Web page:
Monday, September 17, 2012

"Temari Or Not Temari?" Tutorial

 Background Information: Temari (literally translated “hand ball”) is a Japanese folk craft that is alleged to have originated in China and was introduced to Japan five or six hundred years ago. Traditionally, the balls were constructed from wrapped kimono fabric remnants and silk threads. They were made by mothers and grandmothers for children to play with. Nowadays, decorative embroidered temari represent a highly valued and cherished gift symbolizing friendship and loyalty.

Recently I've wondered if your don't use traditional techniques whether you should call what you create "temari". That is an ongoing debate but today I share what I do to make a "non-traditional temari"....

1.I start  with a polystrene ball ( traditionally the balls were wound  silk scraps or other organic materials) and begin to wrap with approx 4 ply wool, turning the ball as I wrap. 
2. I then wrap another layer of wool in a similar fashion , this time a 3 or 2 ply soft wool. I have read that temari artists sometimes wrap first with a fine wadding before wool or thread, but I like the firm feel of two layers of wool - hence the non-traditional ! 
3. Then the third layer is sewing thread - I like to use overlocker thread as it is not slippery and makes the job easier for me. The technique requires that consecutive threads should not lie parallel to each other - I am not sure I always manage that, but I do keep that in mind when wrapping. 
4. Once the ball is covered totally with thread - try some simple free form stitches with metallic threads and/or Perle 5 embroidery floss, for example  the "fireworks" in the image above. Barbara Suess, author of Japanese Temari, a Colorful Spin on an Ancient Craft,( Breckling Press)  suggests that this is good idea to develop the skill of stitching on a three dimensional shape. 
Of course if you want to make a more traditional style of temari.... 

4a. Once the ball is covered with thread, divisions on the ball  can be marked out using a simple paper measuring tape.Cut notches at the half way mark and then according to the number of divisions required for a pattern. This technique and patterns can be found on many websites and I found this one to be the best for beginners

5. Using the paper measuring tape, I divided this ball into what is called a simple 8 division. Again consult the temari website for detailed diagrams and instructions. 
6. The fun part of making temari is the stitching and as the above image shows I have started a very simple star design, by taking small herringbone stitches on alternate division lines. I use Perle 5 thread, but Japanese threads are recommended by most temari artists. 

The temari shown here are all very simple to make. I used to look at temari books and patterns in awe and could never imagine tackling something so complex, but starting with basic designs, even free form stitching, and taking some non-traditional shortcuts like using a polystyrene ball have made the process much less mystifying and manageable for me. I hope you will give it a try, too...  I am still trying out complex designs and am still delighted each time a design works! Just a warning - temari can be addictive!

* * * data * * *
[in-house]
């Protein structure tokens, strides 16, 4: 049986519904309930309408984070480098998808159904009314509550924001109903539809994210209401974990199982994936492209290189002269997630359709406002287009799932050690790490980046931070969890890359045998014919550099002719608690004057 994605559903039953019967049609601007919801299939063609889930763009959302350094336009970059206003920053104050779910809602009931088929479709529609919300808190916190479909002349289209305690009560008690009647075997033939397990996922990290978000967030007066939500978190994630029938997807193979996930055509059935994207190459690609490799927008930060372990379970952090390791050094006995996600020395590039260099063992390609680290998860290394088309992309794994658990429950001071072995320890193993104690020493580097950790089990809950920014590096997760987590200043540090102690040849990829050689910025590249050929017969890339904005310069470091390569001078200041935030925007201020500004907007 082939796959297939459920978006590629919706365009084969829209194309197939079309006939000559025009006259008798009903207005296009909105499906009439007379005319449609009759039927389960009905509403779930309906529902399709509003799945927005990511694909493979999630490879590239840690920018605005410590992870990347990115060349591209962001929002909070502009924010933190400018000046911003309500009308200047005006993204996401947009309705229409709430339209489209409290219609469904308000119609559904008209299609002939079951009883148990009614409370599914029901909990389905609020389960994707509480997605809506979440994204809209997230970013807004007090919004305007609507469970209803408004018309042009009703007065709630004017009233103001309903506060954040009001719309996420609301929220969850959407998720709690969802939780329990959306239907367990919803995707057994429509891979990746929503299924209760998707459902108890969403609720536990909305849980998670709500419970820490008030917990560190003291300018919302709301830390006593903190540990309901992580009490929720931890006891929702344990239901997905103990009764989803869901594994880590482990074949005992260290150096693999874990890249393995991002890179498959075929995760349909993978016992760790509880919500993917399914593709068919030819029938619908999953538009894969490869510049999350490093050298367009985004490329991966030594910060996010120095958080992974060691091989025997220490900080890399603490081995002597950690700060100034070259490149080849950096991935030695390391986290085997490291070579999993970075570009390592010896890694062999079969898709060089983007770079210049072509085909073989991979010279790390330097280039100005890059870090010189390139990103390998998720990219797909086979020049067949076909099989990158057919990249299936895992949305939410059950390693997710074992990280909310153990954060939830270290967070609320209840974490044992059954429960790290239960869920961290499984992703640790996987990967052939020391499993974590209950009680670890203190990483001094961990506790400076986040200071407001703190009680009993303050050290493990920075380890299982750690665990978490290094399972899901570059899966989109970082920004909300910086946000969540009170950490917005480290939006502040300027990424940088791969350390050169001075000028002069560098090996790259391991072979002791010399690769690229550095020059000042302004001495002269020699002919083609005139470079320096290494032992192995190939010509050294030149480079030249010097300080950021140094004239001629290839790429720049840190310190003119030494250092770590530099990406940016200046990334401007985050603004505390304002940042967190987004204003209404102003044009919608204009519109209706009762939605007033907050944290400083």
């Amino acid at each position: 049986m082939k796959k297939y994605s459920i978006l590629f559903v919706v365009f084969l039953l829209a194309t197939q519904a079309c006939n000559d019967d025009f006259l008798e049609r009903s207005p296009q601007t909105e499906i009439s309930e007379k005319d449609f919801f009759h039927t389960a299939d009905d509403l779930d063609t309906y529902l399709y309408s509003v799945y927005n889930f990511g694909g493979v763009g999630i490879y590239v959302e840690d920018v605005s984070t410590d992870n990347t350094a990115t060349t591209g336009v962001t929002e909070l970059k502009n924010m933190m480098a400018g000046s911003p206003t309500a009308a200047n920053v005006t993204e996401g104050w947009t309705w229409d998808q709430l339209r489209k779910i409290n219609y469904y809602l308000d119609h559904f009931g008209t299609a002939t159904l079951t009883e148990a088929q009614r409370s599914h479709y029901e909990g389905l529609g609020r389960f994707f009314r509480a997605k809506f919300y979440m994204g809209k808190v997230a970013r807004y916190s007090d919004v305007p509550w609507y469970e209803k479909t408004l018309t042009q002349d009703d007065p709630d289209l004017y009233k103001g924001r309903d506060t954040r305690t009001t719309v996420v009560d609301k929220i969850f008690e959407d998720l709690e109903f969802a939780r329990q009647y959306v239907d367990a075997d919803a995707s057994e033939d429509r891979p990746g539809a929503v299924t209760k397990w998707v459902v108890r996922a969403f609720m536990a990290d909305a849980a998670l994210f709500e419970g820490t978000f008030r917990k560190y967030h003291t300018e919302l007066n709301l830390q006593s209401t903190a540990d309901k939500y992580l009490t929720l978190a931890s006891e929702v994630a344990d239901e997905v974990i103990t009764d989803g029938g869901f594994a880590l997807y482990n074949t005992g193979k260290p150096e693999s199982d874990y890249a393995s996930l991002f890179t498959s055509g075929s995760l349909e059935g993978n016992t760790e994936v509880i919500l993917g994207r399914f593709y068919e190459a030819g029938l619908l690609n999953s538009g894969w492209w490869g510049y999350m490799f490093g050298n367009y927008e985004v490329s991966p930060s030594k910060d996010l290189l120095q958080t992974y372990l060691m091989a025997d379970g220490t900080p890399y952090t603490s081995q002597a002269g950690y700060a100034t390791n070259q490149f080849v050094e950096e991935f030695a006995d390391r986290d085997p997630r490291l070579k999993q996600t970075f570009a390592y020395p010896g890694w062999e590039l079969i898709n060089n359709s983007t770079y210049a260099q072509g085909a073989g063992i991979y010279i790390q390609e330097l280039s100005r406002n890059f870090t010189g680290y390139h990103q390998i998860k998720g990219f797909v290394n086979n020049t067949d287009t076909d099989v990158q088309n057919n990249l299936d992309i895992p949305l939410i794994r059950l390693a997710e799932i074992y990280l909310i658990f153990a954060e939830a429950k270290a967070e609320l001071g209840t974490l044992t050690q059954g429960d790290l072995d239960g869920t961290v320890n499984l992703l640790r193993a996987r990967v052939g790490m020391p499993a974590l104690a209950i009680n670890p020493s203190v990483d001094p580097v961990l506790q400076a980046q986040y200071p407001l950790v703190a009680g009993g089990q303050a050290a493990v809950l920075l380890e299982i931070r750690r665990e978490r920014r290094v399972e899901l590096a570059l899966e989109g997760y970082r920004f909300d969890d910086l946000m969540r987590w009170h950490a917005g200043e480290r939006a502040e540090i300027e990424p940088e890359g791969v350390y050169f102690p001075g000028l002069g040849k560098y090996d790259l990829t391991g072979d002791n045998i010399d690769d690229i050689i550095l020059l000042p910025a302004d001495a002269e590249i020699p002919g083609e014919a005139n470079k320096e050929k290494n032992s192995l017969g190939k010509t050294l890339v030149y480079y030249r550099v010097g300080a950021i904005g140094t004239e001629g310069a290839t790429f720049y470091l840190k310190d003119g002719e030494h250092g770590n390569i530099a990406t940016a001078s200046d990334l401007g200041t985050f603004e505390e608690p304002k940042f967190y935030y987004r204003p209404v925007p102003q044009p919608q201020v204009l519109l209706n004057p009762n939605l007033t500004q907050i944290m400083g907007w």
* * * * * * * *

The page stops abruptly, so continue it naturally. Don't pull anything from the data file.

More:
Postscript  : Many many thanks to my mother who introduced me to temari and passing on her many good tips and techniques. 

Monday, September 10, 2012

Sunshine after the Whirlwind

Hunter Art Bazaar  9 Sept 2012 
It was a glorious Spring day yesterday for the Hunter Art Bazaar in the beautiful location of the Hunter Valley Gardens (the vineyards , near Newcastle, New South Wales). We had all hoped the very windy  and wild conditions of the previous few days would disappear and we were not at all disappointed. We couldn't have imagined a more beautiful day for enjoying the amazing talents of  the artists of our region. Yes it was windy last week, but the "whirlwind"  I refer to was not caused naturally. It was activated by the "turbulence" created by a week of running workshops, trying to finish off a few items for the art bazaar, and complete the month's assignments for the blog challenge "Tag Tuesday". I seem to have managed .... lots of little dolls , some temari, and some old stock helped the NCEATA (Newcastle Creative Embroiderers and Textile Artists) stall. Fortunately, my creative partners all experienced similar whilrlwinds of creative activity, so we ended up with a  very colourful, attractive and interesting stall. 
my dolls 
NCEATA stall 
NCEATA stall  : cushions, quilts, handbags, gifts  
NCEATA stall - felted journal covers, felt jewellery, temari 
 I also finished all my tags for the month with the theme of Amusements:  All of these tags are stitched fabric - either with machine and/or hand embroidery and I set myself the challenge of using the idea of a stitched portrait on each, so the techniques I used were applique and free form embroidery.
Amusements tag: Table Games - Chess  (cotton fabric and felt) 

Amusement Tags: Circus and Fun Fair ( Candy floss/fairy floss)  - applique, & needle felting, 

Amusement tags : Bingo and Cinema ( first film made in Australia) - applique, free form embroidery
Watch this space: Next week and the week after  , I will share some of the techniques covered in the recent workshops...